• As we have seen above, various laws are being enacted to ban the traps, and animals’ rights are being recognized. However, it becomes important to understand that implementing them becomes equally important, so effective implementation is the first recommendation, classifying offences related to animal cruelty as grave offences and laying down extensive penalties could be one way of effective implementation. Recently while hearing a plea regarding whether animals are a juristic person or not, the ex CJI gave a statement, “we cannot give animals the status of a juristic person because, if we do so we need to give the plants the status of a juristic person as well because they also are considered living organisms as they also breathe carbon dioxide and give out oxygen”, the judiciary should refrain from giving such statements because animals too face a lot of cruelty and hardships, hence, they also deserve justice. 
  • Secondly, there’s no way to stop animal abuse if you don’t know what it looks like. Most people know instinctively that kicking a dog is animal abuse, but they might not recognize the subtler forms like leg hold traps, hence it becomes important to recognize these crimes before making any sort of legislation or strict punishments. 
  • Thirdly, by the analysis, we could figure out that the products made from animal skins are one of the biggest reasons why these animals are trapped. Spreading awareness amongst the consumers of those products is extremely necessary, in addition, regulating the selling of these products like done in the USA is also important. Then, wherever it is necessary to use traps, an alternative to them should be used, by inventing modern technology traps which could also reduce the quantum of pain animals get. Countries should imbibe international regulations in their domestic laws.
  • Fourthly, speaking up against animal cruelty can help end animal abuse. The more people talk about it and share education about the humane treatment of animals, the less abuse we’ll see. Hence it becomes very important to set up more and more NGOs and promote various animal rights activists so that the word could be spread and the people could be made aware.
  • Fifthly, awareness is the most important thing when it comes to preventing animal abuse. You can stop it when you see it, but only if you can recognize it. Transition to a vegan diet so you’re not putting cash in the pockets of those who abuse animals. Adopt pets from shelters, start your animal rights group, or volunteer to help organizations using your specific skill set. Raising money to prevent animal abuse is also helpful.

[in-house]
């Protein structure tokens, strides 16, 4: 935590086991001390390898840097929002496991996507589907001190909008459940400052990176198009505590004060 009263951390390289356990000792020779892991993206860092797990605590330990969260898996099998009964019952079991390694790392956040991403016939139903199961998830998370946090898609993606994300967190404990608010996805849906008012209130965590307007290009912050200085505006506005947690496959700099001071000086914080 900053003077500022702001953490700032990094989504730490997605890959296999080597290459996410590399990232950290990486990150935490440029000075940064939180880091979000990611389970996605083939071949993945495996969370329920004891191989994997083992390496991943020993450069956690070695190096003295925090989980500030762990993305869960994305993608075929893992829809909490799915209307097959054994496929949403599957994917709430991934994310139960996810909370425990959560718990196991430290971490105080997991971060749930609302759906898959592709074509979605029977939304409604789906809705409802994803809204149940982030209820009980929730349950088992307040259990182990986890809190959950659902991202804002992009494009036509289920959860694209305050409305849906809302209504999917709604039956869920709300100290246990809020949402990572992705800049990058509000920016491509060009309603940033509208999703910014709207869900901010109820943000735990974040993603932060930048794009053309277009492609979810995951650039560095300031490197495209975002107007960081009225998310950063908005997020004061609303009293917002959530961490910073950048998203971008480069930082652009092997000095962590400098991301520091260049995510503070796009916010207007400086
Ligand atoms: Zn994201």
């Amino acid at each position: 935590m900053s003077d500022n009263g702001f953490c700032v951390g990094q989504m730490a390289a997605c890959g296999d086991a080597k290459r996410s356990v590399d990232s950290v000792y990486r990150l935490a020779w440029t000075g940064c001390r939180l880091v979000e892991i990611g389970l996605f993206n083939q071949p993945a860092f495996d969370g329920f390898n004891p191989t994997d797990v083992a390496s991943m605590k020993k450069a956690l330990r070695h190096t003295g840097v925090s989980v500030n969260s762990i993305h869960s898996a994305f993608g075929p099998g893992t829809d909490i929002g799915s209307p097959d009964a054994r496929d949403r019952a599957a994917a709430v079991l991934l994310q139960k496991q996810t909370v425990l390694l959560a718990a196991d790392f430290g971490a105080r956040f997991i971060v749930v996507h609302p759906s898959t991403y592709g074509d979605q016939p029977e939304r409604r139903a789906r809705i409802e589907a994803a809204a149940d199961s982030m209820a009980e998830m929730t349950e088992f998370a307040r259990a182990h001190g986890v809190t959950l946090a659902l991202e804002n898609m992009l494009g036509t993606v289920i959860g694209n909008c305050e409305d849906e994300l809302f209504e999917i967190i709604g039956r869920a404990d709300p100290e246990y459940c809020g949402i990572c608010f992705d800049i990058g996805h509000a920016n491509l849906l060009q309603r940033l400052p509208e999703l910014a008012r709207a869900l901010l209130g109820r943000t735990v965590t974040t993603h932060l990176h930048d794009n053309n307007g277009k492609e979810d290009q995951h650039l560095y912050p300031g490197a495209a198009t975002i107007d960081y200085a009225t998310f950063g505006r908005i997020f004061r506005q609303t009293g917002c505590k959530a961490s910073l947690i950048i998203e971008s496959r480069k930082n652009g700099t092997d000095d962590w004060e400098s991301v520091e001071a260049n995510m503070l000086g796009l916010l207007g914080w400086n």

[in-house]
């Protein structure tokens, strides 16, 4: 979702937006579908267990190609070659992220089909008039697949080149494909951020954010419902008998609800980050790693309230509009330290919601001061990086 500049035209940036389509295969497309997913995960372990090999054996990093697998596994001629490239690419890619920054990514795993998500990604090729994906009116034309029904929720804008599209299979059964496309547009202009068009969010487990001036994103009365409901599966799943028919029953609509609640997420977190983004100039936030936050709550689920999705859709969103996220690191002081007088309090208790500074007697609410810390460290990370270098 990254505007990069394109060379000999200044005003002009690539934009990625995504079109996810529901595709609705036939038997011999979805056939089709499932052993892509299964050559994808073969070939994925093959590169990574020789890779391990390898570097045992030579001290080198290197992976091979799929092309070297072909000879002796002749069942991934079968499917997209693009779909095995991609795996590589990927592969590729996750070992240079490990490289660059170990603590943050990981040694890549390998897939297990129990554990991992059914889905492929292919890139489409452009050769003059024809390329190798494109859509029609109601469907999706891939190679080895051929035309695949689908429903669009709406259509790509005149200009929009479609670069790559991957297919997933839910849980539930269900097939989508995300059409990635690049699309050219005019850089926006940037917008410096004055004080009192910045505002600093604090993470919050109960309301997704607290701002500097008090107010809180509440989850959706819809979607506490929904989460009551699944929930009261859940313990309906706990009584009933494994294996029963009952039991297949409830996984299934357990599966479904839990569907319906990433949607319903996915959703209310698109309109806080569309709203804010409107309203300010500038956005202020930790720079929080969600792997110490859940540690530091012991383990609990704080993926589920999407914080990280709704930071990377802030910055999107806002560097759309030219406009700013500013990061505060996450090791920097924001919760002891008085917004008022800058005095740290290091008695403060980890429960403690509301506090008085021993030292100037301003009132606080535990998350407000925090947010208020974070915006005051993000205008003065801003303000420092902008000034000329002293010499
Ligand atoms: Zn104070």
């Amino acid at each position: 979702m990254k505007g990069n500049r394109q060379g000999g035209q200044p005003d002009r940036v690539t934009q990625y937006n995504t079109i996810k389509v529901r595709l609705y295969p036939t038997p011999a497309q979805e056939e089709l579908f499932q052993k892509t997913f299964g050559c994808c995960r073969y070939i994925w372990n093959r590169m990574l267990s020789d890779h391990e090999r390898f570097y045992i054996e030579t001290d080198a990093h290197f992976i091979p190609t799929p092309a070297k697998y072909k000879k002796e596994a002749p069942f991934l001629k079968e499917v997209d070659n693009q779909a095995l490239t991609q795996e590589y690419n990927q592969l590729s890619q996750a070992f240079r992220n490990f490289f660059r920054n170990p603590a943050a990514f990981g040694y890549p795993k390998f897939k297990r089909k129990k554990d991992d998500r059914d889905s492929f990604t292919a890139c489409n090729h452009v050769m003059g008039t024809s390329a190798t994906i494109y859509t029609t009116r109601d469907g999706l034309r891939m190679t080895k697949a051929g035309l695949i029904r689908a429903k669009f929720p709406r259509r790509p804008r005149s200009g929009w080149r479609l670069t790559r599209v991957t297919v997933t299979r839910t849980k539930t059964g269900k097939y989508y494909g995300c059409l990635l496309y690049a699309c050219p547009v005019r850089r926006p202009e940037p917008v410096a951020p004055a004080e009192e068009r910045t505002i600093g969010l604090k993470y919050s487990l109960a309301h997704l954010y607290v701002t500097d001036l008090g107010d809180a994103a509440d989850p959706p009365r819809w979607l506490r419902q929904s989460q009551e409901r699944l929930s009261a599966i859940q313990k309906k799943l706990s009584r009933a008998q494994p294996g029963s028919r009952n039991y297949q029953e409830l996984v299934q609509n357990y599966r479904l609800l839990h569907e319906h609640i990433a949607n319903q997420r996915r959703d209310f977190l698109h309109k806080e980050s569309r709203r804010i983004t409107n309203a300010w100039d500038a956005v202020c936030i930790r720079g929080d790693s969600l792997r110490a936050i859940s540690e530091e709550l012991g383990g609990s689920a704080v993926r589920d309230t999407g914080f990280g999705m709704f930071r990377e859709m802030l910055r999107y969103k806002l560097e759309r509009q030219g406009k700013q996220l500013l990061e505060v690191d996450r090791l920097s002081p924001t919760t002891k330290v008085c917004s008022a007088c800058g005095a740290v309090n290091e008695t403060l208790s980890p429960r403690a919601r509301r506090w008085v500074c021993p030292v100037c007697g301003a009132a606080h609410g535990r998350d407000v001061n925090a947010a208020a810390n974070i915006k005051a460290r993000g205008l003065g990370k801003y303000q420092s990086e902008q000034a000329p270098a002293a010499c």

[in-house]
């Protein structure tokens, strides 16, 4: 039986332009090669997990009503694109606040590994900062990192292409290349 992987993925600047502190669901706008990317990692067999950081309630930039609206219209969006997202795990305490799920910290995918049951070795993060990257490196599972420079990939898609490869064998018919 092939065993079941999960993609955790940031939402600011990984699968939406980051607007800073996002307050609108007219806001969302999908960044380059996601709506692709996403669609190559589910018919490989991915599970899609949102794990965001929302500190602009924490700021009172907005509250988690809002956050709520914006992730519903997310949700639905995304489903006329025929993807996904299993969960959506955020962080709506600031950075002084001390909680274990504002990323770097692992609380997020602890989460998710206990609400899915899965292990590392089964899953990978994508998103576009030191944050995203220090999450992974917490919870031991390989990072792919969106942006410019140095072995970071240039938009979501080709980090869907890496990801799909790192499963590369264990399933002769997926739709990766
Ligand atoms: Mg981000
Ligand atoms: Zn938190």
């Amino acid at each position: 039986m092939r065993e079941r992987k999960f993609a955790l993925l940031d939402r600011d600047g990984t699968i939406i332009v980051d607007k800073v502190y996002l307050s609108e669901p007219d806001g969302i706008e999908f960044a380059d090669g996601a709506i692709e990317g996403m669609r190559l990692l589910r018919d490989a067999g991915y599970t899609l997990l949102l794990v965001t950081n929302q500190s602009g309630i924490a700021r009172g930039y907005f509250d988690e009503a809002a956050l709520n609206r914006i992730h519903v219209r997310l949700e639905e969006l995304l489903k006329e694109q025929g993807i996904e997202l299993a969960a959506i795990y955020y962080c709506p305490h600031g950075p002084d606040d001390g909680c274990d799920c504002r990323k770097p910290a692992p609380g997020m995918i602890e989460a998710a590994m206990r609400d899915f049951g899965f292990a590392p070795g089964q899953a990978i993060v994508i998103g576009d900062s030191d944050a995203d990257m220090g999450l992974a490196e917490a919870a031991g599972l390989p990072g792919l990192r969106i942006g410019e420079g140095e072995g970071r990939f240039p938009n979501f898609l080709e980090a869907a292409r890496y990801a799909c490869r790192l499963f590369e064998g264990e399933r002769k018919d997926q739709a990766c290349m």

These are a few recommendations that could help in regulating the use of leg-hold animal traps. 

Steps which can be taken by citizens

What you can do as a general citizen :

  1. Never buy fur or fur trim.
  2. Tell your friends and family that leg-hold traps are still illegal. 
  3. Ask your Member of Parliament to ban all leg-hold traps.
  4. Post our anti-trapping video, Crying Shame, on your Facebook page.
  5. Learn how to open/release a leg-hold trap.


Leg-hold animal traps pose a risk to both targeted and non-targeted animals, therefore it becomes necessary to regulate the use of them and the first step is making laws. Though the situation has improved considerably in many parts of the world as some have discussed above. But still, there’s a long way to go to protect the animals from cruelty completely. There’s a lack of a comprehensive international legal framework and because this is a problem faced around the world, it is essential to have an international framework that is binding on countries and they have to follow it. With time, this topic is receiving more recognition and is being discussed. People should come forward and participate in the fight for animal rights as they do for human rights, neglecting animal cruelty is one of the reasons that such atrocious devices are still not banned at some places.